US 5035508 A
A light absorption analyzer can work in either a reflection or a transmission mode, according to which probe head is fitted to it.
Light is caused to be of a desired wavelength for the analysis by passing non-monochromatic light from a high-intensity flash tube source (which is not a point source) to an interference filter. Only parallel light emanating from the filter is focused by a concave parabolic mirror on a point where at least one fibre-optic collector is positioned. This light can then be passed directly to the probe for passage through the sample, since it is only light of a specified wavelength which will have travelled parallel from the filter and will therefore be focused at the point. Some of the light is taken off a reference detector to provide a reference signal for comparison with that derived from a test detetor fed by a return fibre-optic from the probe. A comparator is programmed to give a quantitiative readout of the absorption by the test sample.
1. A light absorption analyser comprising:
a probe head
a flash tube in said body and actuatable to emit output pulses of light
spectrophotometric means in said body for receiving light from said flash tube,
said spectrophotometric means including
a) an interference filter for passing only light of a predetermined frequency in a given direction and
b) a doubly concave parabolic mirror for receiving said light in said given direction and focusing said light to a point in said body, and
collector means at said point, said collector means including at least one fibre-optic output light conductor,
said light conductor being for conducting said collected light to said probe head from said body.
2. A light absorption analyser according to claim 1 further comprising
fibre-optic light conductor means for returning light form said probe head to said body, and
comparator means in the body for comparing said pulsed light with said returned light.
3. A light absorption analyser according to claim 2 wherein said probe head is adapted for transmission absorption and includes
an output end of said output conductor
an input end of said return conductor
reflection means spaced from said ends at a distance whereat cone angles of the conductors overlap
and window means for allowing access of fluid medium to be tested to be interposed between said ends on the one hand and said reflection means on the other hand.
4. A light absorption analyser according to claim 3 wherein said reflection means is specular.
5. A light absorption analyser according to claim 3 wherein said reflection means is a diffusion plate.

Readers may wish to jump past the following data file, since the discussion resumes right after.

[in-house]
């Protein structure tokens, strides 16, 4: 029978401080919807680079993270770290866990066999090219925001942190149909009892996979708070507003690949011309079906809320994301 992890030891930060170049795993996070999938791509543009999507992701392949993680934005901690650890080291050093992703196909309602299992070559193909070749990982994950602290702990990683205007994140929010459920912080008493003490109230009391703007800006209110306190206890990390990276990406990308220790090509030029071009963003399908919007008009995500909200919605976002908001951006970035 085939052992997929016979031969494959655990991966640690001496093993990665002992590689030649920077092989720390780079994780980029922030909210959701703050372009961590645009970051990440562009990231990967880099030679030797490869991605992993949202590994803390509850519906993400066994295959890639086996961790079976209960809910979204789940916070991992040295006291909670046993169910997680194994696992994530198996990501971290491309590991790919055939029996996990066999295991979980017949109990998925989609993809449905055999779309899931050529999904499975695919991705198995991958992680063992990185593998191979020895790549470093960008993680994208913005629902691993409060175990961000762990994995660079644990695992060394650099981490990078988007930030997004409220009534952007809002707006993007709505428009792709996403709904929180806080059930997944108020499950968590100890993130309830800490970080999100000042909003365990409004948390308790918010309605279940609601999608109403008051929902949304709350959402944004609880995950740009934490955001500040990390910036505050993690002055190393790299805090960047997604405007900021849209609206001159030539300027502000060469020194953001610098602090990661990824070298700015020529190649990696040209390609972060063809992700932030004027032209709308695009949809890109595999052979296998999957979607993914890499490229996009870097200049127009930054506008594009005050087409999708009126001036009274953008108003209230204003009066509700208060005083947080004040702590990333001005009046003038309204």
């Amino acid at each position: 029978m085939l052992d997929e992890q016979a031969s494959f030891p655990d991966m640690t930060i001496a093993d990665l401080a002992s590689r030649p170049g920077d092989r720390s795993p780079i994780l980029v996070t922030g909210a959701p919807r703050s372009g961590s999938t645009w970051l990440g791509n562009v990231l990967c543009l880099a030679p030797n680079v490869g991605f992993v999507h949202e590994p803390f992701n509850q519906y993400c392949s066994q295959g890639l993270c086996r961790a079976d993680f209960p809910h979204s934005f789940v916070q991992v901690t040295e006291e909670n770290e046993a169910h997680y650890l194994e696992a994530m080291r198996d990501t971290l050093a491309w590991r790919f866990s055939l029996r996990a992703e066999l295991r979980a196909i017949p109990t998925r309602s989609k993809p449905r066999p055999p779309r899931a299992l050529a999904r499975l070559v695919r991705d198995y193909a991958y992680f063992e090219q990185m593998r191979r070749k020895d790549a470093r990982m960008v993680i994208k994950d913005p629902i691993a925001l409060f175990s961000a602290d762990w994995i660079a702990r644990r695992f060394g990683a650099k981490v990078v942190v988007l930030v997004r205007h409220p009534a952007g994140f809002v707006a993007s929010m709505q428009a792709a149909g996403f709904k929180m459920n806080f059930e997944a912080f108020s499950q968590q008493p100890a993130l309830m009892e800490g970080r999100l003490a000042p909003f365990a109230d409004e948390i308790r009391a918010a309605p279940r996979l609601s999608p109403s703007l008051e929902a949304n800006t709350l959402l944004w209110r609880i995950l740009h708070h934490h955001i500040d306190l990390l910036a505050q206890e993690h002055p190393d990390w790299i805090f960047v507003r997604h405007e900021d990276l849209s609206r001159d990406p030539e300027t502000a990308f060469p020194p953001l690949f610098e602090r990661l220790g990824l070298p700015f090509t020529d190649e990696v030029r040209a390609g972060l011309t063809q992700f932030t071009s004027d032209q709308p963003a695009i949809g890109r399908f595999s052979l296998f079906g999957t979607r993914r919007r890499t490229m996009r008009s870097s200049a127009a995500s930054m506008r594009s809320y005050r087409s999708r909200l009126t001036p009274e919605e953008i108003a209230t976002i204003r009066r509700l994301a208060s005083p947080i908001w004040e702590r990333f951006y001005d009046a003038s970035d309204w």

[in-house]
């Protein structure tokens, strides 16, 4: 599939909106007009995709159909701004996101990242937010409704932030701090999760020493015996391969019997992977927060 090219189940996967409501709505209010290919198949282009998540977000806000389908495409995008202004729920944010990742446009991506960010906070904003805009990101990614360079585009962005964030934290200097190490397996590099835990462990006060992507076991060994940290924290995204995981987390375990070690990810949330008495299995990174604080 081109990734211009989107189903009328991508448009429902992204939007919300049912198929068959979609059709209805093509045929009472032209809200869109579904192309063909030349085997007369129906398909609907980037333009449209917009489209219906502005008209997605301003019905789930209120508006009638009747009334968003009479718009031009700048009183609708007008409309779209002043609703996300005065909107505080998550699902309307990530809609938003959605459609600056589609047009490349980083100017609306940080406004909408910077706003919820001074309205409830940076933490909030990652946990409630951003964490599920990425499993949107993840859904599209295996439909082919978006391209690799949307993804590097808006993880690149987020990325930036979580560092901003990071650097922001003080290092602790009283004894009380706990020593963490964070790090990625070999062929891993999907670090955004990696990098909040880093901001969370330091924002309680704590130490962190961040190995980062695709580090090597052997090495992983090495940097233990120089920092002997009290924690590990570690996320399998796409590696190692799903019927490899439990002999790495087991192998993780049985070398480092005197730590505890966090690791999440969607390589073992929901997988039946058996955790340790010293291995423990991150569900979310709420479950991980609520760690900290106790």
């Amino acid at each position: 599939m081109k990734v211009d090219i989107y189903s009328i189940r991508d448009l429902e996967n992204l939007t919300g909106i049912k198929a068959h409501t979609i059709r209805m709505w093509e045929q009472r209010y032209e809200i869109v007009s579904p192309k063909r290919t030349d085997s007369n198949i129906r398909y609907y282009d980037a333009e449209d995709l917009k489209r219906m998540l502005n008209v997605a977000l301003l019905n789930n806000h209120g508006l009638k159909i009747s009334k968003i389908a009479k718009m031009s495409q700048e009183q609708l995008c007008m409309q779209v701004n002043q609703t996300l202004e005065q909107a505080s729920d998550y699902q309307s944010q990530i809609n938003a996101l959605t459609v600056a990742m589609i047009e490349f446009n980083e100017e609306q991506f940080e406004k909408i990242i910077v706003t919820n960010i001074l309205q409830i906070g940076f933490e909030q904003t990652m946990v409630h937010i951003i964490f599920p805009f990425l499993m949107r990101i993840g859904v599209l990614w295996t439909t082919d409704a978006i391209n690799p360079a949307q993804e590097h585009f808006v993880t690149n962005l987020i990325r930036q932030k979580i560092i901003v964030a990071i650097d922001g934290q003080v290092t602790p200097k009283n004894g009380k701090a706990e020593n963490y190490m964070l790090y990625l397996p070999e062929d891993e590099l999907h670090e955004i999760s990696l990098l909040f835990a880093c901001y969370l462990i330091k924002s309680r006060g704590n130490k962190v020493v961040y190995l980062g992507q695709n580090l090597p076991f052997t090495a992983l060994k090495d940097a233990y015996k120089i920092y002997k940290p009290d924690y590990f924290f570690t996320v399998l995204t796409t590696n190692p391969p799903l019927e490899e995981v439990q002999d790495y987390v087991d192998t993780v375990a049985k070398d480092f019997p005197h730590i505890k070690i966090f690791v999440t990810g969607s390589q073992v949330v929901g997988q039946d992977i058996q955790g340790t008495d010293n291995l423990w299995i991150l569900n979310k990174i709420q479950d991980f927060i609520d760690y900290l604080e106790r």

6. In a light absorption analyser for examining a sample by exposing said sample to light of a predetermined wavelength, the improved spectrophotometric arrangement comprising, in combination, a flash tube constituting an extended source of non-monochromatic light for radiating said non-monochromatic light in random directions, an optical device having an extended surface exposed to light form substantially the entire extended source, with said non-monochromatic light from different parts of said extended source being incident in a predetermined direction at correspondingly different points of said extended surface, said device for causing light of only a predetermined wavelength and incident of said extended surface only in said predetermined direction to proceed from said device in a given direction in space, and a parabolic mirror positioned to receive, and focus at a given position, the light of said predetermined wavelength proceeding from said optical device in said given direction, said light focused at said given position being for use in said examination.
7. The analyser as claimed in claim 6 wherein the said spectrophotometric arrangement is contained in a body of said analyser, said light from said position being collected by collector means and passed by output means to a probe head, return means passing light from said probe head to said body, means at said probe head to cause said examining light to impinge on the sample to be examined and for light from said sample to be returned by said returning means.
8. The analyser as claimed in claim 7 wherein said probe head is removably attached to said body and forms a rigid entity therewith.
9. The analyser as claimed in claim 7 wherein said probe head is removably attached to said body and is flexibly linked therewith.
10. The analyser as claimed in claim 7 wherein said head is a solid block of translucent material encapsulating said output and return means, a surface of said block being adapted to contact a solid said sample.
This invention relates to light analysers. These measure light absorption at one or more specific frequencies either in transmission or reflection.